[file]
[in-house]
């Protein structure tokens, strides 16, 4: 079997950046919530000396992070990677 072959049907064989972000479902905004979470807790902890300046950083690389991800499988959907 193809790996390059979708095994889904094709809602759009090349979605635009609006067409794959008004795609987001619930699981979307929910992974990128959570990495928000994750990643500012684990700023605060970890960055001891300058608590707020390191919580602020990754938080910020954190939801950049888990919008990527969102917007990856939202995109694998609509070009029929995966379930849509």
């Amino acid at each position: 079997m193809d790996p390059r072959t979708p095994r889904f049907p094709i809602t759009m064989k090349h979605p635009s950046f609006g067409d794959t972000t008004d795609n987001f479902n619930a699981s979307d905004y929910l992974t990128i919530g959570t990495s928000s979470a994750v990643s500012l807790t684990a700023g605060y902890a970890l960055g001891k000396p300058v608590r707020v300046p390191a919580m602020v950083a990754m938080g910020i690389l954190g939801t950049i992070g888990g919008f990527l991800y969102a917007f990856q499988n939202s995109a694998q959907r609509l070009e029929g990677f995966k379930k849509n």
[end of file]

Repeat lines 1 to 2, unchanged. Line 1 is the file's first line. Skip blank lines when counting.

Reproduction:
[in-house]
């Protein structure tokens, strides 16, 4: 079997950046919530000396992070990677 072959049907064989972000479902905004979470807790902890300046950083690389991800499988959907 193809790996390059979708095994889904094709809602759009090349979605635009609006067409794959008004795609987001619930699981979307929910992974990128959570990495928000994750990643500012684990700023605060970890960055001891300058608590707020390191919580602020990754938080910020954190939801950049888990919008990527969102917007990856939202995109694998609509070009029929995966379930849509």